Property market is solid across most of the UK, latest index survey shows
The residential property market in the UK is experiencing diverse regional variations but overall it is solid in many parts of the country, according to the latest surveyor survey report.
Robust price growth and solid sales activity is reported across Scotland and Northern Ireland while London, parts of the South Est and East Anglia are more sluggish, the August survey by the Royal Institution of Chartered Surveyors (RTCS).
Overall, new instructions have dropped further across the UK as a whole and sales expectations suggest activity is likely to remain stronger away from the south of England.
In Northern Ireland, sales growth was again solid in August and 48% more respondents to the RICS survey saw a rise in prices which marks 60 consecutive months of an increase. In Scotland, 36% more respondents have seen a rise in prices, with the reading averaging +35% in the first seven months of the year.
Near term sales expectations suggest both of these markets will continue to see positive momentum through the remainder of the year, says the RICS report.
Alongside this, prices continue to increase firmly across the North West, the Midlands and Yorkshire and Humberside. The offsetting impact on the headline figure is provided by weakness in London and the South East, leading the headline figure to signal no change in prices over the period as far as the national market is concerned.
Looking at sales activity, in which regions again differ, the newly agreed sales net balance nationally saw 10% more respondents recording a fall rather than rise in August, which represents the most negative reading in five months.
Regionally, after a sharp fall in activity at the end of last year, current sales trends are stabilising in London, but momentum is still slipping across East Anglia and the wider South East while sales in August were solid across Northern Ireland and Scotland, but also in the South West.
‘While a combination of a lack of stock and some level of uncertainty, both relating to the interest rate outlook and Brexit, has had an impact on activity, the overall picture in these areas is still encouraging,’ said Simon Rubinsohn, RICS chief economist.
‘The story in London and the South East is, as has been widely recognised, rather more challenging but it is important that this is not seen as being indicative of the wider market,’ he added.
He pointed out, that going forward, near term sales expectations suggest this regional divergence will persist, with the market remaining relatively stronger away from the South of England, with market activity in the South West predicted to drop back.
The survey has previously reported the lack of supply in the housing market as one of the main impediments to activity, and the latest results continue to show that the average inventory of unsold stock on estate agents’ books is still close to historic lows and the report explained that this is not aided by 15% of respondents seeing a fall in new instructions over the month, pointing to a decline in the supply of fresh stock coming on to the market.
Demand wise, interest from new buyers nationally remains flat, showing a slightly more cautious approach from property purchasers. This is somewhat unsurprising in the wake of the Bank of England’s decision to increase interest rates in August alongside the broader political and economic uncertainty. Even so, buyer appetite is still reportedly strong in Northern Ireland and Yorkshire and Humberside.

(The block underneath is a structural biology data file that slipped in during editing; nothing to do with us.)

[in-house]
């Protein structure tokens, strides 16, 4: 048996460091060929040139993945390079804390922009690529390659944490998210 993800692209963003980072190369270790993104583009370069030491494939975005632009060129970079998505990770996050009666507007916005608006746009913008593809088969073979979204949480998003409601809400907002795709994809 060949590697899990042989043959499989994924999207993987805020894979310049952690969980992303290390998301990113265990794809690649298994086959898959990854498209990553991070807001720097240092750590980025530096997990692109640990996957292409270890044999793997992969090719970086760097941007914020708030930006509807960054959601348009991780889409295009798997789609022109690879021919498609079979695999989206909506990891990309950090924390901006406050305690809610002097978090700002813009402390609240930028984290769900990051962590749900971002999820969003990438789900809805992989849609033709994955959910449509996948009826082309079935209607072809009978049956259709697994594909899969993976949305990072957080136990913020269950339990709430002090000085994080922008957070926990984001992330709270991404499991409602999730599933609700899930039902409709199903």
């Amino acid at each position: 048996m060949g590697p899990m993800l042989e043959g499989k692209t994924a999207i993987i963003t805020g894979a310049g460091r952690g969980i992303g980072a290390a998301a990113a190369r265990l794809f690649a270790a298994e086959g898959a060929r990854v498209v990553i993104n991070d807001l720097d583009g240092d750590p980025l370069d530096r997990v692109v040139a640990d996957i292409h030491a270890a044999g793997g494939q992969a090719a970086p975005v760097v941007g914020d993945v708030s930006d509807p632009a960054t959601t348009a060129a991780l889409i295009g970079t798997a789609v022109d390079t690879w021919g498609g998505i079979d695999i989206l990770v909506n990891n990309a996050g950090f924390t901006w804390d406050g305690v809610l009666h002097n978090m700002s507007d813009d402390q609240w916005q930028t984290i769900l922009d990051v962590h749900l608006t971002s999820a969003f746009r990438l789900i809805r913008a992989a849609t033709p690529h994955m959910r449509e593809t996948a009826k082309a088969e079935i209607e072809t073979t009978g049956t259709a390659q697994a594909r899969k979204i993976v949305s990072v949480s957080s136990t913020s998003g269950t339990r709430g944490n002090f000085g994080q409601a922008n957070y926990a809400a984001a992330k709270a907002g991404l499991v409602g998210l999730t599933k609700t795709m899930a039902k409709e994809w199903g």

In the lettings market, the latest numbers point to a further decline in fresh rental stock in August, a trend that has been emerging on the back of tax changes on buy to let properties, while tenant demand continues to rise firmly.
RICS says that rents are therefore expected to rise at a faster rate than house prices in the medium term, with average rental growth projections standing at around 3% per annum over the next five years whilst prices are projected to rise by around 2% on the same basis.
Russell Quirk, chief executive of Emoov, pointed out that sales are stabilising in London while both sales and price growth remain very strong in other regions. ‘These areas will continue to carry their weaker counterparts as we approach the end of 2018,’ he said.
‘In addition, wage inflation is now at parity with house price growth and this should spur a renewed level of buyer demand. This in turn will lift the historically low stock levels that are contributing to a muted market performance as home sellers emerge from their Brexit boltholes with a better chance of achieving a higher sold price,’ he added.
According to Adam Male, director of lettings at Urban, the index shows that the buy to let sector continues to suffer. ‘A further decline in rental stocks is a direct consequence of landlords exiting the sector, a sector that was already in desperate need of more rental stock to meet demand, not less,’ he said.
‘Rising rents may be welcomed by landlords with the resolve to jump through the latest lot of legislative hoops rather than throwing in the towel, but a 3% hike will be hard for those already struggling with current rental affordability,’ he explained.
‘While the short term forecast looks positive for the sales market, there are challenges ahead for the rental sector due to the strain of growing demand and dwindling stock,’ he added.